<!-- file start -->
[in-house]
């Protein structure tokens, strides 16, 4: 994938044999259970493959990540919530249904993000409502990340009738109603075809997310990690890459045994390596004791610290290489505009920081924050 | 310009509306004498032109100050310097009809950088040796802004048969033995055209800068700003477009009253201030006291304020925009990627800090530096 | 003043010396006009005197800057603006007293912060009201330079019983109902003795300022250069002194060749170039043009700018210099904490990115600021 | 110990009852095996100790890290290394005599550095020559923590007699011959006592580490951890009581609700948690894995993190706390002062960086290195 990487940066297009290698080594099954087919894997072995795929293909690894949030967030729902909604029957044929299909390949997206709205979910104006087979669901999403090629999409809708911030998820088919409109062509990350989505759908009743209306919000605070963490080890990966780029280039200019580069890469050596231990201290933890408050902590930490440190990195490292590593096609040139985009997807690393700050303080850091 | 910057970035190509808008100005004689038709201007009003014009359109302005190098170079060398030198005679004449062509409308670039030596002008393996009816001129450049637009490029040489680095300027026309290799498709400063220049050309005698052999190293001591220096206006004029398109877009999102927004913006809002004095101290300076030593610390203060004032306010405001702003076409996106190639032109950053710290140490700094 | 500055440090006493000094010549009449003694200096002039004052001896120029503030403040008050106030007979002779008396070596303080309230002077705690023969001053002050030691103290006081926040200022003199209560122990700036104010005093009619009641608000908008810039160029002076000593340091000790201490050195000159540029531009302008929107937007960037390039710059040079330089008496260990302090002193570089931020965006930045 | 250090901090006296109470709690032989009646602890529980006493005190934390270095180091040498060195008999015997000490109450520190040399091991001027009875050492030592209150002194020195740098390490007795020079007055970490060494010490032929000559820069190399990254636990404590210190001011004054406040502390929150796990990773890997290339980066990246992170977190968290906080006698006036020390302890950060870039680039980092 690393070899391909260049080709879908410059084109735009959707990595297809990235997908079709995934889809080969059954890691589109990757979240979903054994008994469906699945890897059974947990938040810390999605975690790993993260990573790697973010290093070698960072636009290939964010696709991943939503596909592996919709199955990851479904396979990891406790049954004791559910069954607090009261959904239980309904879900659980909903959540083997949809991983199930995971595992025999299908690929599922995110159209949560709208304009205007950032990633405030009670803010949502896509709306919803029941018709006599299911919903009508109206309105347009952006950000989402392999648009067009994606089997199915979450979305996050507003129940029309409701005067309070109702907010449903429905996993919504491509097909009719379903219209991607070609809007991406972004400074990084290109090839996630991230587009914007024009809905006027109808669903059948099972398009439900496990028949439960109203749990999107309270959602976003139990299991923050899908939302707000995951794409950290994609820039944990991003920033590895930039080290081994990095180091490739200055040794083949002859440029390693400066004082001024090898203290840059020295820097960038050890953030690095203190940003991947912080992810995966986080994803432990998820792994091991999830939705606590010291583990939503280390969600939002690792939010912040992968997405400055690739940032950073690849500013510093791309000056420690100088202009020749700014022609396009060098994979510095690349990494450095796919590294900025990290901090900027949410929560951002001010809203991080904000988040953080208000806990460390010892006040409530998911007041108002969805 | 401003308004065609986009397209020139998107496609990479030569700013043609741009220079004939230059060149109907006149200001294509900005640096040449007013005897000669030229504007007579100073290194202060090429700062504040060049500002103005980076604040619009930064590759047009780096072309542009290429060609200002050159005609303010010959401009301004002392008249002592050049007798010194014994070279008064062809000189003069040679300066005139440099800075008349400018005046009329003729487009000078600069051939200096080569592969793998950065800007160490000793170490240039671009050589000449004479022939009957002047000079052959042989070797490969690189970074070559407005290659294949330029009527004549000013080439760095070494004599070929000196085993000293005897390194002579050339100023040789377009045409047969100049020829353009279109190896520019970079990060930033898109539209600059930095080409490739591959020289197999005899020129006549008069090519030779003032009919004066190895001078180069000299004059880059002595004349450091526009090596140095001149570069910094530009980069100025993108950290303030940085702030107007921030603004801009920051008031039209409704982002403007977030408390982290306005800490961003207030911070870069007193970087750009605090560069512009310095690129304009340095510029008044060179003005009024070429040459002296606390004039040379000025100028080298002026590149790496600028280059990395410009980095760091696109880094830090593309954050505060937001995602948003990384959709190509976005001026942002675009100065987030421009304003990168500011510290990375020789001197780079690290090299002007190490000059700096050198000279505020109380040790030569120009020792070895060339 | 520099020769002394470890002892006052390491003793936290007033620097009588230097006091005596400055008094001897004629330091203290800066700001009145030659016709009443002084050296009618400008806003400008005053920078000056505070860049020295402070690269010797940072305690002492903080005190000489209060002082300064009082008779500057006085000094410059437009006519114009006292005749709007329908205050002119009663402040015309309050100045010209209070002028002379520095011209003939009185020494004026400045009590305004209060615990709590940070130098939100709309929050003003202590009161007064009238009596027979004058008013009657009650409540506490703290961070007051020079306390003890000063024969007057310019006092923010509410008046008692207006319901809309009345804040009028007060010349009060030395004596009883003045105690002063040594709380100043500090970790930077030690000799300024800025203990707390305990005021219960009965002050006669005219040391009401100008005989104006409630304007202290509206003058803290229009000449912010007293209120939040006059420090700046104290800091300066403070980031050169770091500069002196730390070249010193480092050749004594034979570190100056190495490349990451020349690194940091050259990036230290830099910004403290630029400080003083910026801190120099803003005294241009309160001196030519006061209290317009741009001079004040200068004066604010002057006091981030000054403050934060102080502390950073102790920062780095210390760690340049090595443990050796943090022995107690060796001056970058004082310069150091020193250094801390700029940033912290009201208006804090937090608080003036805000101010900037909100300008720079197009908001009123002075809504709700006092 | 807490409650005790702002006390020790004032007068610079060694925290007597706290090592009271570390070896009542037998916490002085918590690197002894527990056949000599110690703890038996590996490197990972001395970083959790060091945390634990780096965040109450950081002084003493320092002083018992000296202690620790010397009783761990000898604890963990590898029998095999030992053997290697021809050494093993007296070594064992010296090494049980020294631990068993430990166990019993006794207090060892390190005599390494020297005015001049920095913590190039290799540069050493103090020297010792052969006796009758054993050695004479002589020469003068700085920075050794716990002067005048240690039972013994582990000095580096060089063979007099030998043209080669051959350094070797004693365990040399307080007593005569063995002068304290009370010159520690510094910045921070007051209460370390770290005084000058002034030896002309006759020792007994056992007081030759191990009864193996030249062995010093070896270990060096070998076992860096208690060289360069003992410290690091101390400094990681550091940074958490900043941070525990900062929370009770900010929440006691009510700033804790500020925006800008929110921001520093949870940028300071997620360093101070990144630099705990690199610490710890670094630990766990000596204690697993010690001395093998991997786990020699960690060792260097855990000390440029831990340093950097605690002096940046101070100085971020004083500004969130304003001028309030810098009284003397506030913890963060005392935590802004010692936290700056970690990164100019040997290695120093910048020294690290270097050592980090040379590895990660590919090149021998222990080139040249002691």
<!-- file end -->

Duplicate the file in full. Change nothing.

[in-house]
């Protein structure tokens, strides 16, 4: 994938044999259970493959990540919530249904993000409502990340009738109603075809997310990690890459045994390596004791610290290489505009920081924050 | 310009509306004498032109100050310097009809950088040796802004048969033995055209800068700003477009009253201030006291304020925009990627800090530096 | 003043010396006009005197800057603006007293912060009201330079019983109902003795300022250069002194060749170039043009700018210099904490990115600021 | 110990009852095996100790890290290394005599550095020559923590007699011959006592580490951890009581609700948690894995993190706390002062960086290195 990487940066297009290698080594099954087919894997072995795929293909690894949030967030729902909604029957044929299909390949997206709205979910104006087979669901999403090629999409809708911030998820088919409109062509990350989505759908009743209306919000605070963490080890990966780029280039200019580069890469050596231990201290933890408050902590930490440190990195490292590593096609040139985009997807690393700050303080850091 | 910057970035190509808008100005004689038709201007009003014009359109302005190098170079060398030198005679004449062509409308670039030596002008393996009816001129450049637009490029040489680095300027026309290799498709400063220049050309005698052999190293001591220096206006004029398109877009999102927004913006809002004095101290300076030593610390203060004032306010405001702003076409996106190639032109950053710290140490700094 | 500055440090006493000094010549009449003694200096002039004052001896120029503030403040008050106030007979002779008396070596303080309230002077705690023969001053002050030691103290006081926040200022003199209560122990700036104010005093009619009641608000908008810039160029002076000593340091000790201490050195000159540029531009302008929107937007960037390039710059040079330089008496260990302090002193570089931020965006930045 | 250090901090006296109470709690032989009646602890529980006493005190934390270095180091040498060195008999015997000490109450520190040399091991001027009875050492030592209150002194020195740098390490007795020079007055970490060494010490032929000559820069190399990254636990404590210190001011004054406040502390929150796990990773890997290339980066990246992170977190968290906080006698006036020390302890950060870039680039980092 690393070899391909260049080709879908410059084109735009959707990595297809990235997908079709995934889809080969059954890691589109990757979240979903054994008994469906699945890897059974947990938040810390999605975690790993993260990573790697973010290093070698960072636009290939964010696709991943939503596909592996919709199955990851479904396979990891406790049954004791559910069954607090009261959904239980309904879900659980909903959540083997949809991983199930995971595992025999299908690929599922995110159209949560709208304009205007950032990633405030009670803010949502896509709306919803029941018709006599299911919903009508109206309105347009952006950000989402392999648009067009994606089997199915979450979305996050507003129940029309409701005067309070109702907010449903429905996993919504491509097909009719379903219209991607070609809007991406972004400074990084290109090839996630991230587009914007024009809905006027109808669903059948099972398009439900496990028949439960109203749990999107309270959602976003139990299991923050899908939302707000995951794409950290994609820039944990991003920033590895930039080290081994990095180091490739200055040794083949002859440029390693400066004082001024090898203290840059020295820097960038050890953030690095203190940003991947912080992810995966986080994803432990998820792994091991999830939705606590010291583990939503280390969600939002690792939010912040992968997405400055690739940032950073690849500013510093791309000056420690100088202009020749700014022609396009060098994979510095690349990494450095796919590294900025990290901090900027949410929560951002001010809203991080904000988040953080208000806990460390010892006040409530998911007041108002969805 | 401003308004065609986009397209020139998107496609990479030569700013043609741009220079004939230059060149109907006149200001294509900005640096040449007013005897000669030229504007007579100073290194202060090429700062504040060049500002103005980076604040619009930064590759047009780096072309542009290429060609200002050159005609303010010959401009301004002392008249002592050049007798010194014994070279008064062809000189003069040679300066005139440099800075008349400018005046009329003729487009000078600069051939200096080569592969793998950065800007160490000793170490240039671009050589000449004479022939009957002047000079052959042989070797490969690189970074070559407005290659294949330029009527004549000013080439760095070494004599070929000196085993000293005897390194002579050339100023040789377009045409047969100049020829353009279109190896520019970079990060930033898109539209600059930095080409490739591959020289197999005899020129006549008069090519030779003032009919004066190895001078180069000299004059880059002595004349450091526009090596140095001149570069910094530009980069100025993108950290303030940085702030107007921030603004801009920051008031039209409704982002403007977030408390982290306005800490961003207030911070870069007193970087750009605090560069512009310095690129304009340095510029008044060179003005009024070429040459002296606390004039040379000025100028080298002026590149790496600028280059990395410009980095760091696109880094830090593309954050505060937001995602948003990384959709190509976005001026942002675009100065987030421009304003990168500011510290990375020789001197780079690290090299002007190490000059700096050198000279505020109380040790030569120009020792070895060339 | 520099020769002394470890002892006052390491003793936290007033620097009588230097006091005596400055008094001897004629330091203290800066700001009145030659016709009443002084050296009618400008806003400008005053920078000056505070860049020295402070690269010797940072305690002492903080005190000489209060002082300064009082008779500057006085000094410059437009006519114009006292005749709007329908205050002119009663402040015309309050100045010209209070002028002379520095011209003939009185020494004026400045009590305004209060615990709590940070130098939100709309929050003003202590009161007064009238009596027979004058008013009657009650409540506490703290961070007051020079306390003890000063024969007057310019006092923010509410008046008692207006319901809309009345804040009028007060010349009060030395004596009883003045105690002063040594709380100043500090970790930077030690000799300024800025203990707390305990005021219960009965002050006669005219040391009401100008005989104006409630304007202290509206003058803290229009000449912010007293209120939040006059420090700046104290800091300066403070980031050169770091500069002196730390070249010193480092050749004594034979570190100056190495490349990451020349690194940091050259990036230290830099910004403290630029400080003083910026801190120099803003005294241009309160001196030519006061209290317009741009001079004040200068004066604010002057006091981030000054403050934060102080502390950073102790920062780095210390760690340049090595443990050796943090022995107690060796001056970058004082310069150091020193250094801390700029940033912290009201208006804090937090608080003036805000101010900037909100300008720079197009908001009123002075809504709700006092 | 807490409650005790702002006390020790004032007068610079060694925290007597706290090592009271570390070896009542037998916490002085918590690197002894527990056949000599110690703890038996590996490197990972001395970083959790060091945390634990780096965040109450950081002084003493320092002083018992000296202690620790010397009783761990000898604890963990590898029998095999030992053997290697021809050494093993007296070594064992010296090494049980020294631990068993430990166990019993006794207090060892390190005599390494020297005015001049920095913590190039290799540069050493103090020297010792052969006796009758054993050695004479002589020469003068700085920075050794716990002067005048240690039972013994582990000095580096060089063979007099030998043209080669051959350094070797004693365990040399307080007593005569063995002068304290009370010159520690510094910045921070007051209460370390770290005084000058002034030896002309006759020792007994056992007081030759191990009864193996030249062995010093070896270990060096070998076992860096208690060289360069003992410290690091101390400094990681550091940074958490900043941070525990900062929370009770900010929440006691009510700033804790500020925006800008929110921001520093949870940028300071997620360093101070990144630099705990690199610490710890670094630990766990000596204690697993010690001395093998991997786990020699960690060792260097855990000390440029831990340093950097605690002096940046101070100085971020004083500004969130304003001028309030810098009284003397506030913890963060005392935590802004010692936290700056970690990164100019040997290695120093910048020294690290270097050592980090040379590895990660590919090149021998222990080139040249002691």